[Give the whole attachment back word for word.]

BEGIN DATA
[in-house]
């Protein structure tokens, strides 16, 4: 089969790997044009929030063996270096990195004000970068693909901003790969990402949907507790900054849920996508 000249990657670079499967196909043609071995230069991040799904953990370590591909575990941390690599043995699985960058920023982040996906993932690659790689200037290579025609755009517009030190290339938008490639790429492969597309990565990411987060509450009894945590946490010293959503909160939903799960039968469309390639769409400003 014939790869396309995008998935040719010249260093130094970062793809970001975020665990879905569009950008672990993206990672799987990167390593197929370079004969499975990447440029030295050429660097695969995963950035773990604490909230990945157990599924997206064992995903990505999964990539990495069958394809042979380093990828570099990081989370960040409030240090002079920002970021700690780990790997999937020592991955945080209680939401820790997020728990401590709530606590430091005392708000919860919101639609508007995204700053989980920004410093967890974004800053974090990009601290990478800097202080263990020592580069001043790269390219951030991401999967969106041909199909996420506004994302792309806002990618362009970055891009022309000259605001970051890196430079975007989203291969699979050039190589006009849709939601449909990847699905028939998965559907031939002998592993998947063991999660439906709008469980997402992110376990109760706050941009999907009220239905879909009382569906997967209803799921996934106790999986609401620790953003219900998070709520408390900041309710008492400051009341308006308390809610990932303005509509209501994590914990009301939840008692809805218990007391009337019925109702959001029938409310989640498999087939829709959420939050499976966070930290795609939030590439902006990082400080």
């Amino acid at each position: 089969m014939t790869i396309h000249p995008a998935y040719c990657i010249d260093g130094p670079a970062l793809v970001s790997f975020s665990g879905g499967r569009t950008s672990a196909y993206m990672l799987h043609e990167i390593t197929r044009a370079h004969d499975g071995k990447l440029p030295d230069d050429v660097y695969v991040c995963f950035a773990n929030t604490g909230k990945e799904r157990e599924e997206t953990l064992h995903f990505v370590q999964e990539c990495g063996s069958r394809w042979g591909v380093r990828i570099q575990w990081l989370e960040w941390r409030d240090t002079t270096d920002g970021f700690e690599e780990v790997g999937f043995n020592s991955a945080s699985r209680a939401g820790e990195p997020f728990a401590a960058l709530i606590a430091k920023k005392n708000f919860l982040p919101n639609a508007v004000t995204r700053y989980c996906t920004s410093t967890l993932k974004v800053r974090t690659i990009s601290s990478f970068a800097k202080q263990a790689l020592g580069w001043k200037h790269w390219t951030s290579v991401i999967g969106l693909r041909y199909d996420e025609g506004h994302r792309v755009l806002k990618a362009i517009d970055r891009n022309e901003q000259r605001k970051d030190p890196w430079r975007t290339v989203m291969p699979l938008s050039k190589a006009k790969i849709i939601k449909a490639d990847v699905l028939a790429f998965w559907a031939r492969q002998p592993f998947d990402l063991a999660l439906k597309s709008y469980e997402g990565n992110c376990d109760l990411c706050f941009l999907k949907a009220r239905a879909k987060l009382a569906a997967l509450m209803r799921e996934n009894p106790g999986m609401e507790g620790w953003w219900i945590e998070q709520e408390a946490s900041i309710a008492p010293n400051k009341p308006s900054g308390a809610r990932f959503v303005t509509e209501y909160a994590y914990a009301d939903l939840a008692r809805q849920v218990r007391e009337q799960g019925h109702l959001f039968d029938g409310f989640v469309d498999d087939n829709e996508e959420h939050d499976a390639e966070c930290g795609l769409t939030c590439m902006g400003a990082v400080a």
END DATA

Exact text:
[in-house]
């Protein structure tokens, strides 16, 4: 089969790997044009929030063996270096990195004000970068693909901003790969990402949907507790900054849920996508 000249990657670079499967196909043609071995230069991040799904953990370590591909575990941390690599043995699985960058920023982040996906993932690659790689200037290579025609755009517009030190290339938008490639790429492969597309990565990411987060509450009894945590946490010293959503909160939903799960039968469309390639769409400003 014939790869396309995008998935040719010249260093130094970062793809970001975020665990879905569009950008672990993206990672799987990167390593197929370079004969499975990447440029030295050429660097695969995963950035773990604490909230990945157990599924997206064992995903990505999964990539990495069958394809042979380093990828570099990081989370960040409030240090002079920002970021700690780990790997999937020592991955945080209680939401820790997020728990401590709530606590430091005392708000919860919101639609508007995204700053989980920004410093967890974004800053974090990009601290990478800097202080263990020592580069001043790269390219951030991401999967969106041909199909996420506004994302792309806002990618362009970055891009022309000259605001970051890196430079975007989203291969699979050039190589006009849709939601449909990847699905028939998965559907031939002998592993998947063991999660439906709008469980997402992110376990109760706050941009999907009220239905879909009382569906997967209803799921996934106790999986609401620790953003219900998070709520408390900041309710008492400051009341308006308390809610990932303005509509209501994590914990009301939840008692809805218990007391009337019925109702959001029938409310989640498999087939829709959420939050499976966070930290795609939030590439902006990082400080």
């Amino acid at each position: 089969m014939t790869i396309h000249p995008a998935y040719c990657i010249d260093g130094p670079a970062l793809v970001s790997f975020s665990g879905g499967r569009t950008s672990a196909y993206m990672l799987h043609e990167i390593t197929r044009a370079h004969d499975g071995k990447l440029p030295d230069d050429v660097y695969v991040c995963f950035a773990n929030t604490g909230k990945e799904r157990e599924e997206t953990l064992h995903f990505v370590q999964e990539c990495g063996s069958r394809w042979g591909v380093r990828i570099q575990w990081l989370e960040w941390r409030d240090t002079t270096d920002g970021f700690e690599e780990v790997g999937f043995n020592s991955a945080s699985r209680a939401g820790e990195p997020f728990a401590a960058l709530i606590a430091k920023k005392n708000f919860l982040p919101n639609a508007v004000t995204r700053y989980c996906t920004s410093t967890l993932k974004v800053r974090t690659i990009s601290s990478f970068a800097k202080q263990a790689l020592g580069w001043k200037h790269w390219t951030s290579v991401i999967g969106l693909r041909y199909d996420e025609g506004h994302r792309v755009l806002k990618a362009i517009d970055r891009n022309e901003q000259r605001k970051d030190p890196w430079r975007t290339v989203m291969p699979l938008s050039k190589a006009k790969i849709i939601k449909a490639d990847v699905l028939a790429f998965w559907a031939r492969q002998p592993f998947d990402l063991a999660l439906k597309s709008y469980e997402g990565n992110c376990d109760l990411c706050f941009l999907k949907a009220r239905a879909k987060l009382a569906a997967l509450m209803r799921e996934n009894p106790g999986m609401e507790g620790w953003w219900i945590e998070q709520e408390a946490s900041i309710a008492p010293n400051k009341p308006s900054g308390a809610r990932f959503v303005t509509e209501y909160a994590y914990a009301d939903l939840a008692r809805q849920v218990r007391e009337q799960g019925h109702l959001f039968d029938g409310f989640v469309d498999d087939n829709e996508e959420h939050d499976a390639e966070c930290g795609l769409t939030c590439m902006g400003a990082v400080a």